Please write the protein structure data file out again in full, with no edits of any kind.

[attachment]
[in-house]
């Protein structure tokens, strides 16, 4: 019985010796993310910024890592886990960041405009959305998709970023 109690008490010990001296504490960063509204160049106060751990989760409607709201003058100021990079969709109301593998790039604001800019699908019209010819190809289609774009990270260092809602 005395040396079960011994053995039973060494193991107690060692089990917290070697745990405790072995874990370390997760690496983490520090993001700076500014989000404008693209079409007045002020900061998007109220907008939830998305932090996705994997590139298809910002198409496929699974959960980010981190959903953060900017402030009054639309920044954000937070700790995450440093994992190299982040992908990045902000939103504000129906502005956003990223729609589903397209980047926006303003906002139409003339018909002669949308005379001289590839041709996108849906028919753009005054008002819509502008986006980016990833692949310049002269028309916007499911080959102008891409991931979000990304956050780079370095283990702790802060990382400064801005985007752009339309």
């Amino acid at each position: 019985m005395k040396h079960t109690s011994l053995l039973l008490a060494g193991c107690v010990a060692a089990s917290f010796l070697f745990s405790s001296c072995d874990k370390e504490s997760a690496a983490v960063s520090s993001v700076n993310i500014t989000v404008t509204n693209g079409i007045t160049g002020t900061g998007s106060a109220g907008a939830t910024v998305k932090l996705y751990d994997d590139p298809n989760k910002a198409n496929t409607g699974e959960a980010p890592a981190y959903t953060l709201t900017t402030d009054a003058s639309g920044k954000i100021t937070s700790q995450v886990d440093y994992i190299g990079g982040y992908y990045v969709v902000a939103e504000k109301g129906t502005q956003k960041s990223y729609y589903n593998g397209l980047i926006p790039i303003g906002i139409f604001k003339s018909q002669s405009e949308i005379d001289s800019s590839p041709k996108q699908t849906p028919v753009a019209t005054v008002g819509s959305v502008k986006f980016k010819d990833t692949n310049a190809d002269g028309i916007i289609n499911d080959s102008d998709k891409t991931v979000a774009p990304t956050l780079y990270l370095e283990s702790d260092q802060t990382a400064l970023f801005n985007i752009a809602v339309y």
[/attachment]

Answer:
[in-house]
């Protein structure tokens, strides 16, 4: 019985010796993310910024890592886990960041405009959305998709970023 109690008490010990001296504490960063509204160049106060751990989760409607709201003058100021990079969709109301593998790039604001800019699908019209010819190809289609774009990270260092809602 005395040396079960011994053995039973060494193991107690060692089990917290070697745990405790072995874990370390997760690496983490520090993001700076500014989000404008693209079409007045002020900061998007109220907008939830998305932090996705994997590139298809910002198409496929699974959960980010981190959903953060900017402030009054639309920044954000937070700790995450440093994992190299982040992908990045902000939103504000129906502005956003990223729609589903397209980047926006303003906002139409003339018909002669949308005379001289590839041709996108849906028919753009005054008002819509502008986006980016990833692949310049002269028309916007499911080959102008891409991931979000990304956050780079370095283990702790802060990382400064801005985007752009339309």
């Amino acid at each position: 019985m005395k040396h079960t109690s011994l053995l039973l008490a060494g193991c107690v010990a060692a089990s917290f010796l070697f745990s405790s001296c072995d874990k370390e504490s997760a690496a983490v960063s520090s993001v700076n993310i500014t989000v404008t509204n693209g079409i007045t160049g002020t900061g998007s106060a109220g907008a939830t910024v998305k932090l996705y751990d994997d590139p298809n989760k910002a198409n496929t409607g699974e959960a980010p890592a981190y959903t953060l709201t900017t402030d009054a003058s639309g920044k954000i100021t937070s700790q995450v886990d440093y994992i190299g990079g982040y992908y990045v969709v902000a939103e504000k109301g129906t502005q956003k960041s990223y729609y589903n593998g397209l980047i926006p790039i303003g906002i139409f604001k003339s018909q002669s405009e949308i005379d001289s800019s590839p041709k996108q699908t849906p028919v753009a019209t005054v008002g819509s959305v502008k986006f980016k010819d990833t692949n310049a190809d002269g028309i916007i289609n499911d080959s102008d998709k891409t991931v979000a774009p990304t956050l780079y990270l370095e283990s702790d260092q802060t990382a400064l970023f801005n985007i752009a809602v339309y």